I want to talk a bit more about that last point. Torque sensors are all the rage these days, and for good reason; they're more responsive and engaging, and feel more natural... at least, to people who are used to riding regular bikes. If you're not a regular cyclist then much of the difference will be lost on you. There's also a lot to be said about how cadence sensors are configured; with proper tuning they're actually quite satisfying to ride, and Lectric has some seriously well-tuned sensors on the One. This is the latest evolution of their signature PWR system, which stands for "Power Wattage Regulation". In a nutshell, it uses PAS levels to control the maximum wattage of the motor without reducing maximum speed, providing a much better pedaling experience (read more about this system here).

The One is also equipped with a 96-magnet cadence sensor, meaning it's incredibly sensitive and kicks on (and off) with very little delay. For comparison, most cadence sensors only have 12 magnets! Lectric co-founder Levi Conlow made another great point about why cadence sensors are ideal for a commuting e-bike (I'm paraphrasing here): "torque sensors require more effort to go faster, and when I'm commuting to work the last thing I want is to show up sweaty and out of breath." Cadence sensors provide the option of getting somewhere fast without having to exhaust yourself, while of course you can still opt to lower your PAS level down to get more exercise at any time.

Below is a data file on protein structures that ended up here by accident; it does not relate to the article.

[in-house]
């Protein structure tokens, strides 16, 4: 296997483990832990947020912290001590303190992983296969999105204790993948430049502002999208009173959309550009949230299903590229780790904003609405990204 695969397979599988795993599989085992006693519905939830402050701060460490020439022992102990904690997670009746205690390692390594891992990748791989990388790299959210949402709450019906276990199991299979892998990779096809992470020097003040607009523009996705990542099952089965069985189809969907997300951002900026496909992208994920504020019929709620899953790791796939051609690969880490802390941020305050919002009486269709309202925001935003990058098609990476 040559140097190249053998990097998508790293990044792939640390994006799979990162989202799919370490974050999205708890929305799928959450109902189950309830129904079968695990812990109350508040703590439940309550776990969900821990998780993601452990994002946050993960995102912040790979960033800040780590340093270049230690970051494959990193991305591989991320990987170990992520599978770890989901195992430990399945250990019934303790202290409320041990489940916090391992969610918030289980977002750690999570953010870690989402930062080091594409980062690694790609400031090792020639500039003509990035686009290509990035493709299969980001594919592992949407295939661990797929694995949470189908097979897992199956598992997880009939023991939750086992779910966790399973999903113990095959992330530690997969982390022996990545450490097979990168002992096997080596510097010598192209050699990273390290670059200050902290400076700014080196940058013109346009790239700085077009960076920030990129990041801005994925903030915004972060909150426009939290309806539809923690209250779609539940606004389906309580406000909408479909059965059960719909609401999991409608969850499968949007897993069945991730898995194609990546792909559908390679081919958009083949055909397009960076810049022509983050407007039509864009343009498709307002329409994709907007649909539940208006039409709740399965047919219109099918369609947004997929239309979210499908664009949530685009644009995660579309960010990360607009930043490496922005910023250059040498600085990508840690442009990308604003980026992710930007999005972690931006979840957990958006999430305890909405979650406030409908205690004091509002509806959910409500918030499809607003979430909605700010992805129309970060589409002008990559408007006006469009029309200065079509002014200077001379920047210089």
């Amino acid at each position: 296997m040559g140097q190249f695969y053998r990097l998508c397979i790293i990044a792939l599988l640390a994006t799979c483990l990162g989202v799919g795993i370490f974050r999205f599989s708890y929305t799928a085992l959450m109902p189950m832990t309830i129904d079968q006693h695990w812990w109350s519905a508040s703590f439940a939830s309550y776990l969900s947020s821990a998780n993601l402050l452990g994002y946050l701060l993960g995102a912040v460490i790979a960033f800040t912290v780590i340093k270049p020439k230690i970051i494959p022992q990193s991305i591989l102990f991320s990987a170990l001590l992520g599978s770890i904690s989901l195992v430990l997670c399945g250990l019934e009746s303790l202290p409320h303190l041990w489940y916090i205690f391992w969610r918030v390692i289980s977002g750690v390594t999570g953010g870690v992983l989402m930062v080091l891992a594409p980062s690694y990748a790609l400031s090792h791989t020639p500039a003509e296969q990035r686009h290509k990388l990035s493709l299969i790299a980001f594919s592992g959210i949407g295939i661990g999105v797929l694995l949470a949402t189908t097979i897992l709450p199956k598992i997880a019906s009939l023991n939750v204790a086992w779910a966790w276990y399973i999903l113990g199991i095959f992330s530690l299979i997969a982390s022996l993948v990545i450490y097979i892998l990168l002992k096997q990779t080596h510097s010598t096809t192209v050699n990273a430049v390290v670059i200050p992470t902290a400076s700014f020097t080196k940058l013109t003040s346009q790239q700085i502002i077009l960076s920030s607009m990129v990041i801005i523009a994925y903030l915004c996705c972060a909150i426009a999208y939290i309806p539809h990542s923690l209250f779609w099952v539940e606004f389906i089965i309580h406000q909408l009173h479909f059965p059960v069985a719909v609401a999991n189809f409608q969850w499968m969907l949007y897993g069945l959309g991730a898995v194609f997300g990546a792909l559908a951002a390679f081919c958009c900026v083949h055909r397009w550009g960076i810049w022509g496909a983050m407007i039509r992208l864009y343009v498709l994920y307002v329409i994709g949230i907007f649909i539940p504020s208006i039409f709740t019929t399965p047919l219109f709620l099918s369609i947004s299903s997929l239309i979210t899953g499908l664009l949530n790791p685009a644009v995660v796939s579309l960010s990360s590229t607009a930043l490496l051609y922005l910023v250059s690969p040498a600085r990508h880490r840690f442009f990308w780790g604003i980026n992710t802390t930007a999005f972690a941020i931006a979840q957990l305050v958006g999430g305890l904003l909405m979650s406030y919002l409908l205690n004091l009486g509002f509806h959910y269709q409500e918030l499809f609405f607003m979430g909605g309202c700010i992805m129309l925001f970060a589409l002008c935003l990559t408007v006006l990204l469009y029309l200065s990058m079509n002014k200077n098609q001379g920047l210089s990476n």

How the heck did they manage to get the price so low?

That's a question many people are asking, because you would usually pay at least $3,000 for just the Pinion & Gates hardware found on the One. There's the entire rest of the bike to consider: frame, hydraulic brakes, lighting and fenders, premium quality UL certified battery... for anyone experienced with bike components, it seems impossible for this math to work out.